Skip to Content
Uncategorized

How to Follow Oslo Now that Google Real-Time Search is No More

The expiration of Google’s deal with Twitter highlights the importance of real-time results during a crisis.

An enormous explosion has just rocked a block of government building in Oslo.

(This post has been updated, at the bottom, to reflect both activity on Google+ and a curated Twitter list from the Washington Post.)

What’s going on? Was it an attack? An accident? Normally the first place to go for news would be Google.

But no more.

Google ended its relationship with Twitter on July 3. Those scrolling real-time results that used to pop up when you searched for a breaking story? Gone.

Here’s how to follow the story in real time, absent Google:

Twitter Search: Oslo.

This is the functionality that Google lost when their deal with Twitter expired. It’s the human filter that not even Google can beat with its algorithims and effectively infinite amounts of processing power. Just dipping into this stream, I spotted this video taken just after the blast and this collection of photos.

TwitPic Search: Oslo

This stream has the highest signal to noise ratio of any feed aside from Twitter’s main search, and it may soon surpass it, as Twitter’s main search is probably about to be choked with less-useful personal thoughts on the blast.

TwitCaps Search: Oslo

This meta-aggregator of images posted to Twitter has more duplicates than TwitPic, since it’s a secondary source.

Google News Search: Oslo

An hour after the blast, and Google’s own real-time feed of news articles about the blast still isn’t at the top of search results for the term. Google News is great at grabbing news articles the moment they’re publishing, but news articles remain secondary sources. Pictures on TwitPic and elsewhere are covered with requests from wire services to reproduce those images, demonstrating that the real-time Web beats traditional newsgathering during a crisis.

Update: Nicholas Jackson at The Atlantic tackles this very same subject. On that post, commenter Marcos Morado points out that Google+ does have a way to track these things in real time, Twitter-style: Sparks.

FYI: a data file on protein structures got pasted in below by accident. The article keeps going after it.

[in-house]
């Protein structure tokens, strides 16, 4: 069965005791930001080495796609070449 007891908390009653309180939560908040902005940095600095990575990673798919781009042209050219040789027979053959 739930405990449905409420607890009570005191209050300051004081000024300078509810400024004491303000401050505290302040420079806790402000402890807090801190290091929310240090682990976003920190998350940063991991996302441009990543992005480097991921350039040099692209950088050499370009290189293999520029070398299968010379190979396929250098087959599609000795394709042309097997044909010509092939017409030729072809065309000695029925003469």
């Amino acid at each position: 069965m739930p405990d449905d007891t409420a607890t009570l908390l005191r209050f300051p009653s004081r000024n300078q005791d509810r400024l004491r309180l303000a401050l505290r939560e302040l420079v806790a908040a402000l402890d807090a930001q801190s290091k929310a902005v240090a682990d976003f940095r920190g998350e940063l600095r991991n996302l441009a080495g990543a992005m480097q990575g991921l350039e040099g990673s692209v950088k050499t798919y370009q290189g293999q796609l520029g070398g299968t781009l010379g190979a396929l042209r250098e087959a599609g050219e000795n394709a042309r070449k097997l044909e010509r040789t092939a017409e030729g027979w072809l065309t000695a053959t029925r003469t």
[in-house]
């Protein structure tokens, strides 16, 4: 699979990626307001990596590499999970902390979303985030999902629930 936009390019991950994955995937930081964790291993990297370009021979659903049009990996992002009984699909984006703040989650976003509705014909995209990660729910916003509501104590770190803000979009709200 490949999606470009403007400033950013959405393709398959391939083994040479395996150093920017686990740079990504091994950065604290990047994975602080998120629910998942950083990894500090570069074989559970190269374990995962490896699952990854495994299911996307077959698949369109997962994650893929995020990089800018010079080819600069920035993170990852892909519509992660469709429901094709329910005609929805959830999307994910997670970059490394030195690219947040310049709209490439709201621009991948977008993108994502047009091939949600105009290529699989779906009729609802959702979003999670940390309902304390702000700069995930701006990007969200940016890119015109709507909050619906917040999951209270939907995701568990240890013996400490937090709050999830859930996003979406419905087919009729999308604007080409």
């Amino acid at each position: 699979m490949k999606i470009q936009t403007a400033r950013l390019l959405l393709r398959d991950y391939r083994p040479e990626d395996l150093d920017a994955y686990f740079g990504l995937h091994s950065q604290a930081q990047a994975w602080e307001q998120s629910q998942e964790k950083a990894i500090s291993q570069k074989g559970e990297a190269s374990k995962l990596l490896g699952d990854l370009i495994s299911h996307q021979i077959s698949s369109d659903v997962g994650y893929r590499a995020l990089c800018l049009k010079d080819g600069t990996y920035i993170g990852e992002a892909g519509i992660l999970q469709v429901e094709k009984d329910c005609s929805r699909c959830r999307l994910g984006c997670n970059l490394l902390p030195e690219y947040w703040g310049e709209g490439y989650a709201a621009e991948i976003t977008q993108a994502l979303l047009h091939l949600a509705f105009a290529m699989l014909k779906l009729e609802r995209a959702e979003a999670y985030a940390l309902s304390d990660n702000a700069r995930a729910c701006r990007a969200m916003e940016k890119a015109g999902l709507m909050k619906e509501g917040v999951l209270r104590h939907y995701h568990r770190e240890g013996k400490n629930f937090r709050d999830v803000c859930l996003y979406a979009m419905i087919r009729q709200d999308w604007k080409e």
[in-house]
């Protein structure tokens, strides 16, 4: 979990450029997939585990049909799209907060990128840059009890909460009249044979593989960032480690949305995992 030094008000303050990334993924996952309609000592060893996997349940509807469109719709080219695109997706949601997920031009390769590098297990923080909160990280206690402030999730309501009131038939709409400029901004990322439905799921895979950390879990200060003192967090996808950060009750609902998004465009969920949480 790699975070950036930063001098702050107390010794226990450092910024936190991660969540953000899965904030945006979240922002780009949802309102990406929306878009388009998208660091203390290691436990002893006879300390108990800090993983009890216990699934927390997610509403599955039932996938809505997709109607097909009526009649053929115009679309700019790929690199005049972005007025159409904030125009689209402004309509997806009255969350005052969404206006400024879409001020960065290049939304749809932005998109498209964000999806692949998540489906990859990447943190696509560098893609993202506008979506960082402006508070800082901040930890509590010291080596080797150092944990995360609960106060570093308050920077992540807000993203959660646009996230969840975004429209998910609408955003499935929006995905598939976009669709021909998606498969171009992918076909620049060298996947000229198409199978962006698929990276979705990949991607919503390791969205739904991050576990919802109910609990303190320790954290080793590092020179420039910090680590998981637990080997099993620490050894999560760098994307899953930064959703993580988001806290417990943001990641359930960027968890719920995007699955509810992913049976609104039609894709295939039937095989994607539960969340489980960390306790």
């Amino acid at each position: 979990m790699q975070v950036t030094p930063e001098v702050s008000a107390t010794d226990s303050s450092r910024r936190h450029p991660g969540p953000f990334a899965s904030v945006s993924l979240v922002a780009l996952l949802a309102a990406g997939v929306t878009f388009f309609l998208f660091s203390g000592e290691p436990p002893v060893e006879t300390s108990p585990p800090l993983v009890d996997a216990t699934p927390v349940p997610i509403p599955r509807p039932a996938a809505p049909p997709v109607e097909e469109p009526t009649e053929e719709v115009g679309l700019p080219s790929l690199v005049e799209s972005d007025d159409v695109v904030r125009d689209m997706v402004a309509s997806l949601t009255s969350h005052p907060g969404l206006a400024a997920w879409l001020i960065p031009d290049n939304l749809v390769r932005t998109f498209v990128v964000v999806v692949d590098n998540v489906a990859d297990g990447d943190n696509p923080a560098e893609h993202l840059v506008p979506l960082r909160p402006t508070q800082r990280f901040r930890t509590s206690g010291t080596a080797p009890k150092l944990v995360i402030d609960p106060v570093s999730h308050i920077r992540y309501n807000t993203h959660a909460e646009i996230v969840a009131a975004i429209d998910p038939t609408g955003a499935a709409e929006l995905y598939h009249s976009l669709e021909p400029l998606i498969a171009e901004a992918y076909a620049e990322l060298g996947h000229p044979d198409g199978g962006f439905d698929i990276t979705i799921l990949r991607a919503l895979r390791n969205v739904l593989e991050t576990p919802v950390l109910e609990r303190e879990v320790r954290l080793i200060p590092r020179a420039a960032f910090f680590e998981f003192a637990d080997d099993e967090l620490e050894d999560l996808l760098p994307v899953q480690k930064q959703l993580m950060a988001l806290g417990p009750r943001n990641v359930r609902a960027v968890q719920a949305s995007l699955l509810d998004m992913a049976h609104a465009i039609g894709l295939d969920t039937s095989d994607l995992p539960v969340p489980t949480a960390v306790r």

So far the Spark for “Oslo” is mostly turning up news reports, just as Google News does, but it’s also highlighting YouTube videos from the disaster. (Google also auto-suggests “Oslo explosion,” showing that Sparks do have some intelligence about what’s trending.)

YouTube is one source of real-time content Google has that no one else does. (A search for “Oslo” on YouTube itself isn’t nearly as useful.)

Will Sparks be Google+’s answer to Twitter’s real-time search?

Update 2: Since this was posted, there have been even more horrific developments regarding a gunman at a children’s camp. That story comes straight from this list of people to follow on Twitter for the latest developments, curated by the Washington Post. At present it appears to be the single best source of breaking information.

Keep Reading

Most Popular

conceptual illustration of a heart with an arrow going in on one side and a cursor coming out on the other
conceptual illustration of a heart with an arrow going in on one side and a cursor coming out on the other

Forget dating apps: Here’s how the net’s newest matchmakers help you find love

Fed up with apps, people looking for romance are finding inspiration on Twitter, TikTok—and even email newsletters.

computation concept
computation concept

How AI is reinventing what computers are

Three key ways artificial intelligence is changing what it means to compute.

still from Embodied Intelligence video
still from Embodied Intelligence video

These weird virtual creatures evolve their bodies to solve problems

They show how intelligence and body plans are closely linked—and could unlock AI for robots.

We reviewed three at-home covid tests. The results were mixed.

Over-the-counter coronavirus tests are finally available in the US. Some are more accurate and easier to use than others.

Stay connected

Illustration by Rose WongIllustration by Rose Wong

Get the latest updates from
MIT Technology Review

Discover special offers, top stories, upcoming events, and more.

Thank you for submitting your email!

Explore more newsletters

It looks like something went wrong.

We’re having trouble saving your preferences. Try refreshing this page and updating them one more time. If you continue to get this message, reach out to us at customer-service@technologyreview.com with a list of newsletters you’d like to receive.